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In all the AJAX libraries I've checked out, XMLHttpRequest involves a lengthy declaration with tests or try/catch statements.

I need to retrieve XML via a SOAP GET request, and I tested the following declaration successfully in IE7+, Firefox and Chrome:

var xhr=new XMLHttpRequest()||new ActiveXObject("Microsoft.XMLHTTP");

What am I missing here? Did I overlook some edge cases where my declaration is going to break?

Edit

So the second part of the declaration never runs. Does it means that for IE7+/Firefox/Chrome I just need:

var xhr=new XMLHttpRequest();
share|improve this question
    
Is it all inside a try { ... } block? – Pointy Dec 12 '11 at 21:05
    
er...no. IE7+, Firefox and Chrome apparently accepted it. – Christophe Dec 12 '11 at 21:07
    
As already shown in the first answers here, most of those lenghty declarations are there for good reason. I'd just use YUI, jQuery, or your other favorite JavaScript/AJAX library and be done with it. Why solve the problem again? :-) – ziesemer Dec 12 '11 at 21:09
    
As it turns out, I am trying to solve a problem that jQuery doesn't seem to address: stackoverflow.com/questions/8388889/… – Christophe Dec 12 '11 at 21:15
    
I'd agree with PointedEars's direction on that question: the XMLHttpRequest should only be used as the transport mechanism, and a separate layer used for navigation of an XML tree. A few years ago, I created by own "XPathExpression" library that did just this - providing the basic XPath methods that worked with all XPath expressions (that I found) - needing only ~90 lines of code to handle the browser-specific differences - including use of XML namespaces. I'll see if I can get this code up-to-date and contributed as an answer to your other question. – ziesemer Dec 12 '11 at 21:23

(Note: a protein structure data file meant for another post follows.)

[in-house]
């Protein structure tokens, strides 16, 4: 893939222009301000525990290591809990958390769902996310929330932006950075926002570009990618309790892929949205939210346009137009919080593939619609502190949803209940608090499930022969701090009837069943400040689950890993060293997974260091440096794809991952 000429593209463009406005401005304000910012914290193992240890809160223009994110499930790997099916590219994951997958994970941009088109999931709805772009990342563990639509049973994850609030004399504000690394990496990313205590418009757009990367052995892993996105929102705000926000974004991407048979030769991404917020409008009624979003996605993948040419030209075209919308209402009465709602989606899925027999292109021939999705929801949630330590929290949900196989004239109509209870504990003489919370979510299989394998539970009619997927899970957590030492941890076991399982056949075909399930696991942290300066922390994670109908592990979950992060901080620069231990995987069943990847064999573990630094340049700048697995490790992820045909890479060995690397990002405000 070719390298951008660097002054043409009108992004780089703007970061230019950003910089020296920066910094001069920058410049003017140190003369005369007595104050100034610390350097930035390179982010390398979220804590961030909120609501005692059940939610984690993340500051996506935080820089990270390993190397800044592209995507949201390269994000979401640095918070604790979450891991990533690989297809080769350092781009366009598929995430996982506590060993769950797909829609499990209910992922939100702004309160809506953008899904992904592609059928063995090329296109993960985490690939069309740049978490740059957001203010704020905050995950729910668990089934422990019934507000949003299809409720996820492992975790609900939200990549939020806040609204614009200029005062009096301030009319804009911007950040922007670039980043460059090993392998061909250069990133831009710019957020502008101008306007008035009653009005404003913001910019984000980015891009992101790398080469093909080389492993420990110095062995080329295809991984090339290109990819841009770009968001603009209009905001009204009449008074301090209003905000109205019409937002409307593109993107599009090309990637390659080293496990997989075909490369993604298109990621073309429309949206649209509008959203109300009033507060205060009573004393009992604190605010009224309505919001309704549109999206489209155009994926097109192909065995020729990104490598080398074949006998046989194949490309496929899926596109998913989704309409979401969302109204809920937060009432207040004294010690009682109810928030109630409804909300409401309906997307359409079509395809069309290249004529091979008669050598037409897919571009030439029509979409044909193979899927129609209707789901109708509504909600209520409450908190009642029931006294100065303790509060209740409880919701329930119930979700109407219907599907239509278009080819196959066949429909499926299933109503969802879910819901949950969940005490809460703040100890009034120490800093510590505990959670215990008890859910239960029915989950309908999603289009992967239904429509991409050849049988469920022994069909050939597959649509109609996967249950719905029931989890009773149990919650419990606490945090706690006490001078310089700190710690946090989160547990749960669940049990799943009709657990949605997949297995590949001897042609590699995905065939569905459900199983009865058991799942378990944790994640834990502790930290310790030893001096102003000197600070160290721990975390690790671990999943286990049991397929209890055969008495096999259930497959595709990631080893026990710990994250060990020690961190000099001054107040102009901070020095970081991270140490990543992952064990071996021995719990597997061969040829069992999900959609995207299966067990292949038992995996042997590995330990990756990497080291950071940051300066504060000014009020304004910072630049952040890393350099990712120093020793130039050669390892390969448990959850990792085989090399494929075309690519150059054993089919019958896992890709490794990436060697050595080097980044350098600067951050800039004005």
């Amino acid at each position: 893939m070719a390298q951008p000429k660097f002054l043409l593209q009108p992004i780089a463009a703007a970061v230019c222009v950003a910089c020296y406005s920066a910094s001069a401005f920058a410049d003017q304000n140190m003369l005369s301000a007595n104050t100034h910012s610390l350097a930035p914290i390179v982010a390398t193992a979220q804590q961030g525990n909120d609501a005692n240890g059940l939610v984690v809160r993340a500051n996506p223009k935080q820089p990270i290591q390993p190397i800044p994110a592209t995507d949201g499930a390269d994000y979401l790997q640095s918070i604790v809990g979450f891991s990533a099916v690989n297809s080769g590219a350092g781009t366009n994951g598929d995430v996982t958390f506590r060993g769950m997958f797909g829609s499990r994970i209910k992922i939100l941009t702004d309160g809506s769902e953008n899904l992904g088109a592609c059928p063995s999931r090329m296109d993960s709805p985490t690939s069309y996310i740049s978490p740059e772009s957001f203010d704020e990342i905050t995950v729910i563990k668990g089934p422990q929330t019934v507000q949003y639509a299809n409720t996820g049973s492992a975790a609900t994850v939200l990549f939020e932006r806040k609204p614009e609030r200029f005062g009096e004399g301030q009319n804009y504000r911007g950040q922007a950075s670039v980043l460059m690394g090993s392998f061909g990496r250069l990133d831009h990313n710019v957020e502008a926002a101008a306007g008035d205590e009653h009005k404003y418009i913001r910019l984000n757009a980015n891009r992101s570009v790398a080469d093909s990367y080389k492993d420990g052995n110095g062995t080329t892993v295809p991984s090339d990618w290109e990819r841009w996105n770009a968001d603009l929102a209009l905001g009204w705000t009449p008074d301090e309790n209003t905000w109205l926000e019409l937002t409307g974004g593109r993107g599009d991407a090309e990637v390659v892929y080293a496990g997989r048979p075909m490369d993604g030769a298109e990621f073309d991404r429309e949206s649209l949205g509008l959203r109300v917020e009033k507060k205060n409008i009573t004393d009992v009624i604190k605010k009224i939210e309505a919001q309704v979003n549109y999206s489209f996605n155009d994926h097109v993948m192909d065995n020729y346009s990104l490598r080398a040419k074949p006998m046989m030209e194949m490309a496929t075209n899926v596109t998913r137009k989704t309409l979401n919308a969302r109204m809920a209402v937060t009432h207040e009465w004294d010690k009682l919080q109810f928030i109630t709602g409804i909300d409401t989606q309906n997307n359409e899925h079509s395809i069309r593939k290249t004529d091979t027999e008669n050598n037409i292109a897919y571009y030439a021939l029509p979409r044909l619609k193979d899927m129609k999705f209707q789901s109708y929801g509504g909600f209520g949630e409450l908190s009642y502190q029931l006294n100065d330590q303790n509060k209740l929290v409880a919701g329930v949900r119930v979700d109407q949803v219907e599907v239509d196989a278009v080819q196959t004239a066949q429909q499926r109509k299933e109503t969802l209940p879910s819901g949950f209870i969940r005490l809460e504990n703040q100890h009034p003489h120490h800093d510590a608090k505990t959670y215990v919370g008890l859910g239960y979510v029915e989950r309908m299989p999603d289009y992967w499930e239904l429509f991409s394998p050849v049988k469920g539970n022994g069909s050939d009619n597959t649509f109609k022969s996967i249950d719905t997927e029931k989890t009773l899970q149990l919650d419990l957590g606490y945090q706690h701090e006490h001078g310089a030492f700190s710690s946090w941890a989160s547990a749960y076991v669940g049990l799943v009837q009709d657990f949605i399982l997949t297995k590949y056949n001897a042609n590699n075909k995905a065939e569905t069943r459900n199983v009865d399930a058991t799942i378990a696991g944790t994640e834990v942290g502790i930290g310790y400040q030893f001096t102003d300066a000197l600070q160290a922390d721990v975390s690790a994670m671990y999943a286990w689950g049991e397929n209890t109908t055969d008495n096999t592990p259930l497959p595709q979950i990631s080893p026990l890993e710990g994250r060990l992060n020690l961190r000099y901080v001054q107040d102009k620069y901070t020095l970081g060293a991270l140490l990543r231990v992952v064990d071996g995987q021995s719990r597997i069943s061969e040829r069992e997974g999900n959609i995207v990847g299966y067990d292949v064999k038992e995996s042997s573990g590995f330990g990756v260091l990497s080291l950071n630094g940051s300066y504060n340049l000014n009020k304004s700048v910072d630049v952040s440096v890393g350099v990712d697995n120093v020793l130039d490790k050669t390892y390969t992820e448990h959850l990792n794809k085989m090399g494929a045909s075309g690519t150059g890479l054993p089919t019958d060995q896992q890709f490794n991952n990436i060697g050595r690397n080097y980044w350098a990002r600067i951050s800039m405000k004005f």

up vote 1 down vote accepted

new has precendence, so you're executing new XMLHttpRequest() and check the return value. However, in case XMLHttpRequest is not defined, this execution already throws an error. Rather, you want to check whether XMLHttpRequest is defined before applying new, e.g.:

var xhr = typeof XMLHttpRequest === "undefined"
            ? new ActiveXObject("Microsoft.XMLHTTP")
            : new XMLHttpRequest; // you can leave out the parens with no arguments
share|improve this answer
    
doh...thanks pimvdb! I have updated my question, it seems that XMLHttpRequest is enough for my case. – Christophe Dec 12 '11 at 21:38
1  
@Christophe: You are correct by saying the second part (after ||) does not add anything. new always returns an object, which is never falsy. – pimvdb Dec 12 '11 at 21:40
    
In my opinion, returning false would be more useful... Anyway thanks for the answer. – Christophe Dec 13 '11 at 2:03

You gonna miss the case for Internet Explorer versions inferior to 7:

new ActiveXObject("MSXML2.XMLHTTP");

I think having a function createRequest() for example that you don't have to modify and returns the good object depending on the browser, and containing try/catch to handle errors would be a better way to go.

share|improve this answer
    
+1 wrapping it is definitely a good practice. – Christophe Dec 13 '11 at 2:05

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